The Principle and Foundation is the opening preface of the Spiritual Exercises of St. Ignatius of Loyola. The Exercises were composed between 1521 and 1522. The book was matured and revised through some twenty-five years until it was published in 1548.
In the commentary of the Exercises by George E. Ganss, S.J., Ganss says:
"St. Ignatius of Loyola's (1491-1556) worldview...was firmly based on five chief truths of God's revelation: God's purpose in creating human beings; their fall from grace through original sin; the Incarnation of his Son; the Redemption by which Christ restored humankind to God's grace through his life, Passion, and Resurrection; and the destiny of humankind to eternal salvation, that full satisfaction of each person's capacities and desires in the joy of the beatific vision. In other words, Ignatius' outlook was based on God's plan of creation and spiritual development for human beings who use their free wills wisely as this divine design evolves in the history of salvation. This plan is what St. Paul enthusiastically called "the mystery of Christ" (Eph. 1:7-8; 3:3-21). It had long remained hidden but was fully revealed through Christ."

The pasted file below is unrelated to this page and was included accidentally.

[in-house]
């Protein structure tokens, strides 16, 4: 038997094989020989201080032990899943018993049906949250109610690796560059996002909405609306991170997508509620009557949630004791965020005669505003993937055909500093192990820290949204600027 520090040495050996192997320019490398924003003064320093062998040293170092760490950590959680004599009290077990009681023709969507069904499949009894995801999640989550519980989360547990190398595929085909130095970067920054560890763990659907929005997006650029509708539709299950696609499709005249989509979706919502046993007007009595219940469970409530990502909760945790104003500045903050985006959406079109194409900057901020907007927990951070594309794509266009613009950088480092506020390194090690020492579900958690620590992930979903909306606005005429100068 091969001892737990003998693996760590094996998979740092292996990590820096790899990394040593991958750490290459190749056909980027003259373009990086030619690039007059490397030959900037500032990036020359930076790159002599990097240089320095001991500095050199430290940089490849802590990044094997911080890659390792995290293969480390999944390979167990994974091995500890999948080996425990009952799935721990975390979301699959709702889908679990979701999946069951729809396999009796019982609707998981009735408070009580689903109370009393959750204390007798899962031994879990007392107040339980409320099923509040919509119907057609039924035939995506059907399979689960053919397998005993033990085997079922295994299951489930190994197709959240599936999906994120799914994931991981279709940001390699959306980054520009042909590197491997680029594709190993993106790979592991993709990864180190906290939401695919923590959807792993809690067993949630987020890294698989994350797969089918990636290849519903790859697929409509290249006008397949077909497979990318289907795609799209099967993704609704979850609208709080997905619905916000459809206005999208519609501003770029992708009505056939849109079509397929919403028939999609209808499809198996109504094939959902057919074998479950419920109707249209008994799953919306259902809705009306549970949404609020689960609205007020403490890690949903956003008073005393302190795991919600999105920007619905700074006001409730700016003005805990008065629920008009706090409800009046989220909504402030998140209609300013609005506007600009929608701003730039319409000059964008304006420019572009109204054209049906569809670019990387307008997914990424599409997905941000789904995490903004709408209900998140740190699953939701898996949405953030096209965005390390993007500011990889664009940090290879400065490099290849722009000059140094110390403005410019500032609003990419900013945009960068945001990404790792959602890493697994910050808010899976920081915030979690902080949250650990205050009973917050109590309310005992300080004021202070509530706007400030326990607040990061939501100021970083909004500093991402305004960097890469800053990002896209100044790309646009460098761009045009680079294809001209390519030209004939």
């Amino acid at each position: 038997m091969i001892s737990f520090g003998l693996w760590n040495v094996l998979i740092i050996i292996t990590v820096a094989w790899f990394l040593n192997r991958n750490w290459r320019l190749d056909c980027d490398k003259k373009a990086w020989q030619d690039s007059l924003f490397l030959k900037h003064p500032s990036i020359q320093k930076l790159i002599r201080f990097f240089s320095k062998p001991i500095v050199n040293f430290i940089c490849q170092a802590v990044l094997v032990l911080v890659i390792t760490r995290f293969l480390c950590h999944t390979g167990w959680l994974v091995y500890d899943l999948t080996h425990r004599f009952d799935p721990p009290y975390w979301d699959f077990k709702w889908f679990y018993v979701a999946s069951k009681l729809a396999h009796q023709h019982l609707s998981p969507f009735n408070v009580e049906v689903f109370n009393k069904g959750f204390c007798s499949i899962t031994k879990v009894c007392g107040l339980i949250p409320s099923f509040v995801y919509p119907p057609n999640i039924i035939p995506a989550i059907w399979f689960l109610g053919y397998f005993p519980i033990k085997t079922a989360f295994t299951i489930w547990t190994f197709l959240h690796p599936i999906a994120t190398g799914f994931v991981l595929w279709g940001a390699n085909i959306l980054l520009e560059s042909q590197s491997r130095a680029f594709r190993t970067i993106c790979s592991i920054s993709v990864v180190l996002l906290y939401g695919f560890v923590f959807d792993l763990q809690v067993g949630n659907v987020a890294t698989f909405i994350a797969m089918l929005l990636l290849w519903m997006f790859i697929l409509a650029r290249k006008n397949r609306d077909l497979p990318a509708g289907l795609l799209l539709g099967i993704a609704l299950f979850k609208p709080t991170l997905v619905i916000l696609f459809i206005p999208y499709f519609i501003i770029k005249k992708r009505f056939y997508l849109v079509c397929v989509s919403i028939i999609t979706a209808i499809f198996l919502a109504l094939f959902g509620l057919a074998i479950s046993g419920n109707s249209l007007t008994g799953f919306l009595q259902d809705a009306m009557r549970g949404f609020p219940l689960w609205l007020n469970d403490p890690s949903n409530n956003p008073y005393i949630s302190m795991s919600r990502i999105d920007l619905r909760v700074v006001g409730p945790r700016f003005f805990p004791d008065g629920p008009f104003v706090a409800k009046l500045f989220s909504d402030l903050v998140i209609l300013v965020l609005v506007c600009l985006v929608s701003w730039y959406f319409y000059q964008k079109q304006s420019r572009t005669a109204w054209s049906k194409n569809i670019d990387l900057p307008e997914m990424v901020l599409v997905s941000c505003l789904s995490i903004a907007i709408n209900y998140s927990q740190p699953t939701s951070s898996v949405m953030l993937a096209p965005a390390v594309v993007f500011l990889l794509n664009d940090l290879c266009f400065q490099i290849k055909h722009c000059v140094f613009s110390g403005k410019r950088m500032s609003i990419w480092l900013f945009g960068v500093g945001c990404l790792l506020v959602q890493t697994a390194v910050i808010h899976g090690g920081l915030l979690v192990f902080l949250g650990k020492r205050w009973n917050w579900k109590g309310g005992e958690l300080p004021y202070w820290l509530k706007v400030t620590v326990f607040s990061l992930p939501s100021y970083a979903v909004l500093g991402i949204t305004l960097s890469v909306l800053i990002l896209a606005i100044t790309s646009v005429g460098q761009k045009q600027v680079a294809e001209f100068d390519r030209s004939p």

PRINCIPLE AND FOUNDATION
"Human beings are created to praise, reverence, and serve God our Lord, and by means of doing this to save their souls.
The other things on the face of the earth are created for the human beings, to help them in the pursuit of the end for which they are created.
From this it follows that we ought to use these things to the extent that they help us toward our end, and free ourselves from them to the extent that they hinder us from it.
To attain this it is necessary to make ourselves indifferent to all created things, in regard to everything which is left to our free will and is not forbidden. Consequently, on our own part we ought not to seek health rather than sickness, wealth rather than poverty, honor rather than dishonor, a long life rather than a short one, and so on in all other matters.
Rather, we ought to desire and choose only that which is more conducive to the end for which we are created."